Reconceiving of Alameda Creek Watershed as a Public

Photos from along the length of the flood control channel highlight the diverse character of the channel as it works through braided meanders near Niles Canyon (top left) to the channelized flood control channel that flows into the Bay near Eden Landing (bottom right). Conversations and mapping with local agencies helped us to gain an understanding of the systems that define the sediment-shed.

Photos from along the length of the flood control channel highlight the diverse character of the channel as it works through braided meanders near Niles Canyon (top left) to the channelized flood control channel that flows into the Bay near Eden Landing (bottom right). Conversations and mapping with local agencies helped us to gain an understanding of the systems that define the sediment-shed.

In Phase II of the Resilient by Design Challenge, our team has continued to research the impacts of climate change to the Bay - with attention to the ecological history of Alameda Creek watershed. The San Francisco Estuary Institute’s Historical Ecology report has provided us with a comprehensive starting place for understanding the 700 square miles that define the systems that created the diversity and patterning of Alameda Creek watershed that continues to serve the Bay’s inhabitants today. From the Coastanoan Ohlone shell-mounds along the Creek to the salt ponds that define the tidal marshes, the watershed has been modified to serve human needs from the earliest human occupation.

"Farmers learned the flood patterns of Alameda Creek, and used the overflow across the Niles Cone as a valuable deposit of fresh soil. Brick makers mined the fine clay deposits along the lower reaches of streams to make their bricks; gravel miners extracted gravel from the coarse gravelly deposits further upstream."  

SFEI Historical Ecology Study, 2013, p. 4

As the report notes, among the most significant modifications to the watershed is the transformation to confined streams, incised channels, drained wetlands, reservoirs, and diked tidal marshlands. Enter Alameda Creek Flood Control Channel - photographs below were taken on our most recent trip down to Alameda Creek in late January, 2018.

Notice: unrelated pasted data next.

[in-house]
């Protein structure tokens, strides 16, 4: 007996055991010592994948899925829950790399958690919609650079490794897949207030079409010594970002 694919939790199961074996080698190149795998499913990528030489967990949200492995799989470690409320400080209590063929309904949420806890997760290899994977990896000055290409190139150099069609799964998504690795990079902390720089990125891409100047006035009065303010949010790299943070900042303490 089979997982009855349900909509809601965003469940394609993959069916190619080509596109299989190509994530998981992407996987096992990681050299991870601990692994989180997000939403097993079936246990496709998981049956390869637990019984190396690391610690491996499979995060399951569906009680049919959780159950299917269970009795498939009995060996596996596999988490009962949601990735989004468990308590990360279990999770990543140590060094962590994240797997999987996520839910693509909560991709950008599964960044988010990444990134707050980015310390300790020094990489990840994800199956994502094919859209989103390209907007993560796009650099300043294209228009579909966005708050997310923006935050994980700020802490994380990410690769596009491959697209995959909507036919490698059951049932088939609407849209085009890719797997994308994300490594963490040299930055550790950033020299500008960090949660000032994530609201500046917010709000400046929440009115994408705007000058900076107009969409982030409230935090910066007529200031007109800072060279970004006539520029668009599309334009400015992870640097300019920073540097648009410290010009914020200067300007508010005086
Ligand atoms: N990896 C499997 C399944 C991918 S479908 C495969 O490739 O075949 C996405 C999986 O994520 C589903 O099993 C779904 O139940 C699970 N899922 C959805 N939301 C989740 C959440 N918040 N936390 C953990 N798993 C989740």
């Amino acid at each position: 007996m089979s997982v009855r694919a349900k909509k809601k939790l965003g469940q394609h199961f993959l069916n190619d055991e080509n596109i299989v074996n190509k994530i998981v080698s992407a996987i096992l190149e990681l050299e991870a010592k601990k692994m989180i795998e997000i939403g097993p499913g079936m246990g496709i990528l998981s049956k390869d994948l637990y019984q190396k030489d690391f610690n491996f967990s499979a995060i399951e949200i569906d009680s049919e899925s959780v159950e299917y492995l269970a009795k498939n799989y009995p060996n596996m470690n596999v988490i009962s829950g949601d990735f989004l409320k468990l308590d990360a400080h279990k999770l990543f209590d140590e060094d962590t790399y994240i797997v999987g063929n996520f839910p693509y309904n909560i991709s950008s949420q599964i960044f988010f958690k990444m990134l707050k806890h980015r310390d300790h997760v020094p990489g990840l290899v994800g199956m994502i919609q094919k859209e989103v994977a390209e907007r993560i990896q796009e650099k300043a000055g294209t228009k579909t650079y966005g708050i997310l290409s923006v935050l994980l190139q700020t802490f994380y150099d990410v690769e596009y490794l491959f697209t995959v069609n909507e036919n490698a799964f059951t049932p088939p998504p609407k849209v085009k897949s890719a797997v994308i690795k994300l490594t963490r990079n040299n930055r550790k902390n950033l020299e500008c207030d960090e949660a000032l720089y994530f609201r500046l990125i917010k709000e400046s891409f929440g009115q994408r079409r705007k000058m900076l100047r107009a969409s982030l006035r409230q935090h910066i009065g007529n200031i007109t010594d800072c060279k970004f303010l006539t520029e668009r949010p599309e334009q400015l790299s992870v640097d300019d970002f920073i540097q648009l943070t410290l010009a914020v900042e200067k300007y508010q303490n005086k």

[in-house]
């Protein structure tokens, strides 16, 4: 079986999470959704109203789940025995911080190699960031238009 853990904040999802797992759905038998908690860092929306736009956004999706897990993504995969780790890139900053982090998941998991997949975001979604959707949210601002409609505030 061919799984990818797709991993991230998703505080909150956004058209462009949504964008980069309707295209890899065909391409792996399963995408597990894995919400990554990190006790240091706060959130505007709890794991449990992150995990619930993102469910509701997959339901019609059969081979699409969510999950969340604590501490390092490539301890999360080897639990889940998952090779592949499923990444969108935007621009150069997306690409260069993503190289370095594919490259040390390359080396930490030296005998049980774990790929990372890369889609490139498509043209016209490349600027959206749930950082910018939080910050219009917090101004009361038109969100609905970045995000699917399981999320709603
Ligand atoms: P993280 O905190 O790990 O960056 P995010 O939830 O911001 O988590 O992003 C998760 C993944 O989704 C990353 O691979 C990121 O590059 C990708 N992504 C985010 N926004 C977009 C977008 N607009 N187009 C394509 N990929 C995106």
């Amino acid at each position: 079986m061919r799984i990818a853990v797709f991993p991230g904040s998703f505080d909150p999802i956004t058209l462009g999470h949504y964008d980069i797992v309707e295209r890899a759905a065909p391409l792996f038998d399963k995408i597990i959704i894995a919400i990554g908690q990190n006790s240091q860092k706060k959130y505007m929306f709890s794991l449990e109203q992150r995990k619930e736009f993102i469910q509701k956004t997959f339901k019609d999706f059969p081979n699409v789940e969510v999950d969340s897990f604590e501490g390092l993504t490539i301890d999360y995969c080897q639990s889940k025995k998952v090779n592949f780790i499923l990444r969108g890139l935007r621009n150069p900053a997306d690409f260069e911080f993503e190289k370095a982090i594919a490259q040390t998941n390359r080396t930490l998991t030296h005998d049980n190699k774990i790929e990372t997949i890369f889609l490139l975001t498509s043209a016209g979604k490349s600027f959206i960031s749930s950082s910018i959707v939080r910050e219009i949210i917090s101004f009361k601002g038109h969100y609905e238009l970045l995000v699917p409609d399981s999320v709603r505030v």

Besides the several resources we use within the office—maps, historical records and books amongst other sources of information—a hands-on understanding of Alameda Creek and its public is imperative to the development of ideas and strategies. We aim to complement our ‘on-land’ surveys with trips in and around the 12 miles of channelized creek, learning from people living within high-risk flooding areas, landowners along the channel, and agencies and disciplines that integrate to create long-term resilience in the creek watershed.

“A public is not a vague, indifferent, undifferentiated mass, nor is it a stand-in for society. Publics are very specific creatures formed in particular and mutable ways around a set of commonly held ideas, issues or perceived problems.”

Brian Davis, Public Sediment

Our first Stakeholder Working Group meeting was the beginning of a conversation engaging multiple agencies and research groups working to discover the interconnected ecologies of SEDIMENT, PEOPLE, and FISH.

Additional meetings with researchers like Rohin from the Alameda County Flood Control and John from the South Bay Salt Pond Restoration Project have provided valuable insight into the opportunities for sediment movement through the channel. With sediment deposits coming from the more textured and naturalized Niles Canyon area to the West, downstream barriers that limit fish passage also block the transport of critical sediment for building wetlands in the Bay.

“Our goal is to build ecological knowledge and preparedness at the neighborhood scale by re-building our relationship to sediment infrastructure.”

Public Sediment Team

While the Creek and sediment within have been of primary focus, we also included visits to neighboring entities like LEAF, a local garden in Niles that seeks to build resilience through collaborative teaching and community dialogue. A visit to the Waste Water Treatment Plant led us away from the Creek and deeper into the historical ecology of the Niles Cone - following the historic flows of Old Alameda Creek downstream to Eden Landing.

Reconcieving the Alameda Creek Watershed as public involves thinking big and long-term, but acting now, developing implementable projects and policies that set us all on a path to a resilient future. We’re excited to embrace new and creative ways to engage the public in the design of the Alameda Creek sediment flows.

 

At SCAPE, our work aspires to capture the epochal shift away from top-down mono-cultural program for infrastructure and the environment and toward a collaborative, community-stewardship-driven methodology that acknowledges change and uncertainty.

Kate Orff, Toward An Urban Ecology

 


See you Saturday at the Creek Crawl,

The Public Sediment Team

SCAPE Studio